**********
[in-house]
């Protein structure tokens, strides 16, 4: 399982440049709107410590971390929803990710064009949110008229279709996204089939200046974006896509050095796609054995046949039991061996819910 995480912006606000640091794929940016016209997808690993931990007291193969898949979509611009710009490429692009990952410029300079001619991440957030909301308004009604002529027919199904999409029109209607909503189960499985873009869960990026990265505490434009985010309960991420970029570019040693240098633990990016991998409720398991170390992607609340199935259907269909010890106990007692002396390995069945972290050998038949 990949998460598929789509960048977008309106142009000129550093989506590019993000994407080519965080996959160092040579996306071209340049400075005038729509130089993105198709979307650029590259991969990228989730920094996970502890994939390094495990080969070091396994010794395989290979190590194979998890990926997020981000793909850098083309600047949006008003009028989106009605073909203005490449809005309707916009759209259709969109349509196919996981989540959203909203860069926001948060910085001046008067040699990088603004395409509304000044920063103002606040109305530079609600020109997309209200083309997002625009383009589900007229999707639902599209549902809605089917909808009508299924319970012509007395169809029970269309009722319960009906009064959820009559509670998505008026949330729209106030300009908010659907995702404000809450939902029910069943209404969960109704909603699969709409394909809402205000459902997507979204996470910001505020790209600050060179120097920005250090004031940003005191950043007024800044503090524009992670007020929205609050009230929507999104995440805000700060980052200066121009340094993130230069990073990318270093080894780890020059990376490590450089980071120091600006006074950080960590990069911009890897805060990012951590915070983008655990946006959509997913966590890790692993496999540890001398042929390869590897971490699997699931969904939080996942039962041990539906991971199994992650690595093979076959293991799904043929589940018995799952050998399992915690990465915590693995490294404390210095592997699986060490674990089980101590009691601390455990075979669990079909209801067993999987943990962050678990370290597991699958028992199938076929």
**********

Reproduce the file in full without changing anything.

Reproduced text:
[in-house]
């Protein structure tokens, strides 16, 4: 399982440049709107410590971390929803990710064009949110008229279709996204089939200046974006896509050095796609054995046949039991061996819910 995480912006606000640091794929940016016209997808690993931990007291193969898949979509611009710009490429692009990952410029300079001619991440957030909301308004009604002529027919199904999409029109209607909503189960499985873009869960990026990265505490434009985010309960991420970029570019040693240098633990990016991998409720398991170390992607609340199935259907269909010890106990007692002396390995069945972290050998038949 990949998460598929789509960048977008309106142009000129550093989506590019993000994407080519965080996959160092040579996306071209340049400075005038729509130089993105198709979307650029590259991969990228989730920094996970502890994939390094495990080969070091396994010794395989290979190590194979998890990926997020981000793909850098083309600047949006008003009028989106009605073909203005490449809005309707916009759209259709969109349509196919996981989540959203909203860069926001948060910085001046008067040699990088603004395409509304000044920063103002606040109305530079609600020109997309209200083309997002625009383009589900007229999707639902599209549902809605089917909808009508299924319970012509007395169809029970269309009722319960009906009064959820009559509670998505008026949330729209106030300009908010659907995702404000809450939902029910069943209404969960109704909603699969709409394909809402205000459902997507979204996470910001505020790209600050060179120097920005250090004031940003005191950043007024800044503090524009992670007020929205609050009230929507999104995440805000700060980052200066121009340094993130230069990073990318270093080894780890020059990376490590450089980071120091600006006074950080960590990069911009890897805060990012951590915070983008655990946006959509997913966590890790692993496999540890001398042929390869590897971490699997699931969904939080996942039962041990539906991971199994992650690595093979076959293991799904043929589940018995799952050998399992915690990465915590693995490294404390210095592997699986060490674990089980101590009691601390455990075979669990079909209801067993999987943990962050678990370290597991699958028992199938076929």